Please re-read the Management Focus on p. 54: Did Walmart Violate the Foreign Corrupt Practices Act? (listed below)
What should Walmart do? What would you do? Do some research and tell us what Walmart did after November 2012. Do you agree with their actions? Why or why not?
Did Walmart Violate the Foreign Corrupt Practices Act?
In the early 2000s, Walmart wanted to build a new store in San Juan Teotihuacan, Mexico, barely a mile from ancient pyramids that drew tourists from around the world. The owner of the land was happy to sell to Walmart, but one thing stood in the way of a deal—the city’s new zoning laws. These prohibited commercial development in the historic area. Not to be denied, executives at the headquarters of Walmart de Mexico found a way around the problem: They paid a $52,000 bribe to a local official to redraw the zoning area so that the property Walmart wanted to purchase was placed outside the commercial-free zone. Walmart then went ahead and built the store, despite vigorous local opposition, opening it in late 2004.
A former lawyer for Walmart de Mexico subsequently contacted Walmart executives at the company’s corporate headquarters in Bentonville, Arkansas. He told them that Walmart de Mexico routinely resorted to bribery, citing the altered zoning map as just one example. Alarmed, executives at Walmart started their own investigation. Faced with growing evidence of corruption in Mexico, top Walmart executives decided to engage in damage control, rather than coming clean. Walmart’s top lawyer shipped the case files back to Mexico and handed over responsibility for the investigation to the general council of Walmart de Mexico. This was an interesting choice as the very same general council was alleged to have authorized bribes. The general council quickly exonerated fellow Mexican executives, and the internal investigation was closed in 2006.
For several years nothing more happened; then, in April 2012, the New York Times published an article detailing bribery by Walmart. The Times cited the changed zoning map and several other examples of bribery by Walmart—for example, eight bribes totaling $341,000 enabled Walmart to build a Sam’s Club in one of Mexico City’s most densely populated neighborhoods without a construction license, or an environmental permit, or an urban impact assessment, or even a traffic permit. Similarly, thanks to nine bribe payments totaling $765,000, Walmart built a vast refrigerated distribution center in an environmentally fragile flood basin north of Mexico City, in an area where electricity was so scarce that many smaller developers were turned away.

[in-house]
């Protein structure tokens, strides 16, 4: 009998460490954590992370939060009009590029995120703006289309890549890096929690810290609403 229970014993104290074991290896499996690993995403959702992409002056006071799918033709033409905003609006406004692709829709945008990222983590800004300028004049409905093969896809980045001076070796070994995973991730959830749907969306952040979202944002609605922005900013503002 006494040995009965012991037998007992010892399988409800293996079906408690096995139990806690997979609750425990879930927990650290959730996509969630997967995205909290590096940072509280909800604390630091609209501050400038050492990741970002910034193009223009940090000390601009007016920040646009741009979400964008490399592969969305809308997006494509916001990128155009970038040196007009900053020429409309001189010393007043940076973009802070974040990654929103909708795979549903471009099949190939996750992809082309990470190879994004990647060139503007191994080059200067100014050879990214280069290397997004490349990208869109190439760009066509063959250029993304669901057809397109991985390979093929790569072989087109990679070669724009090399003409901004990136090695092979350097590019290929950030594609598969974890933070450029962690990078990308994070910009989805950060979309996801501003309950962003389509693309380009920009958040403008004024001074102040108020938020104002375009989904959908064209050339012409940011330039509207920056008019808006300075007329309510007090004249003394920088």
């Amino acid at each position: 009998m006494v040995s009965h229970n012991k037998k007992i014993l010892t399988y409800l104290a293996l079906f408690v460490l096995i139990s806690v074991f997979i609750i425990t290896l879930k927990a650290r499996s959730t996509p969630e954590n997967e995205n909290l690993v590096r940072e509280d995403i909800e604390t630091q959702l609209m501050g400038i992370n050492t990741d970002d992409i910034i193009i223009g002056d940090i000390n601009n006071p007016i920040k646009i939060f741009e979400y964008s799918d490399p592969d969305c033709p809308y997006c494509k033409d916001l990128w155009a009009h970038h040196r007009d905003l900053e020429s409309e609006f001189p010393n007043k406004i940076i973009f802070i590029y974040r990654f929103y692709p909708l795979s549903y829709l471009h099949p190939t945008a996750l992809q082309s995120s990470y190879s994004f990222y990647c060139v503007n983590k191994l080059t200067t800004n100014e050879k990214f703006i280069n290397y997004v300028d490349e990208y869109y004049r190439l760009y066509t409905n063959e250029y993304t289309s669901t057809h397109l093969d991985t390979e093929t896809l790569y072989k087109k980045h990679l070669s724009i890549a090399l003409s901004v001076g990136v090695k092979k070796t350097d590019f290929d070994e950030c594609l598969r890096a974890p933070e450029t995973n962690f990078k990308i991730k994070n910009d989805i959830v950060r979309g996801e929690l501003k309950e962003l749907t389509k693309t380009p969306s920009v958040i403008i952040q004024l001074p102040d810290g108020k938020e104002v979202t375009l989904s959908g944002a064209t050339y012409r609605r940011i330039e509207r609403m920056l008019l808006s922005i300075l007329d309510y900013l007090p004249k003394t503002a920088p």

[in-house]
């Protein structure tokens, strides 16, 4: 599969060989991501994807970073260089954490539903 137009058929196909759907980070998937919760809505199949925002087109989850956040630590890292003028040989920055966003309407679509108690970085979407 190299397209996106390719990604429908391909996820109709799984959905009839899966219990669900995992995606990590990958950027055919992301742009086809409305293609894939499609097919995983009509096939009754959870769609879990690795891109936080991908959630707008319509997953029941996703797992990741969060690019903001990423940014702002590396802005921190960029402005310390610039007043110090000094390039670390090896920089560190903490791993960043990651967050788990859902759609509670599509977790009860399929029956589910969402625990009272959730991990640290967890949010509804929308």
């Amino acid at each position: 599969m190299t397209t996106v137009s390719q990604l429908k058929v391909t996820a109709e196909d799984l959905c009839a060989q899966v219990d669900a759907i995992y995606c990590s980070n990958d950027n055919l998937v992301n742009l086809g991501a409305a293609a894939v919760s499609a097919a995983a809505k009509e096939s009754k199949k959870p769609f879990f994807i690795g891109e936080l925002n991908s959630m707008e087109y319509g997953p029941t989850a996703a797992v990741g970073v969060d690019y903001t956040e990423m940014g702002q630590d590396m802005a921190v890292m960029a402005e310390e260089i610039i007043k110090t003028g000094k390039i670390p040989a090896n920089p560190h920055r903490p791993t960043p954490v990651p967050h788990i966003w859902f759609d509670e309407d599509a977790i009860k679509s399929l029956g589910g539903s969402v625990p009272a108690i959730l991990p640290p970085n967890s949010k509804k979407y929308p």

Walmart responded to the New York Times article by ramping up a second internal investigation into bribery that it had initiated in 2011. By mid-2013 there were reportedly more than 300 outside lawyers working on the investigation, and it had cost more than $300 million in fees. In addition, the U.S. Department of Justice and the Securities and Exchange Commission both announced that they had started investigations into Walmart’s practices. In November 2012, Walmart reported that its own investigation into violations had extended beyond Mexico to include China and India. Among other things, it was looking into the allegations by the Times that top executives at Walmart, including former CEO Lee Scott Jr., had deliberately squashed earlier investigations.
Sources: David Barstow, “Vast Mexican Bribery Case Hushed Up by Wal-Mart after Top Level Struggle,” The New York Times, April 21, 2012; Stephanie Clifford and David Barstow, “Wal-Mart Inquiry Reflects Alarm on Corruption,” The New York Times, November 15, 2012; Nathan Vardi, “Why Justice Department Could Hit Wal-Mart Hard over Mexican Bribery Allegations,” Forbes, April 22, 2012.
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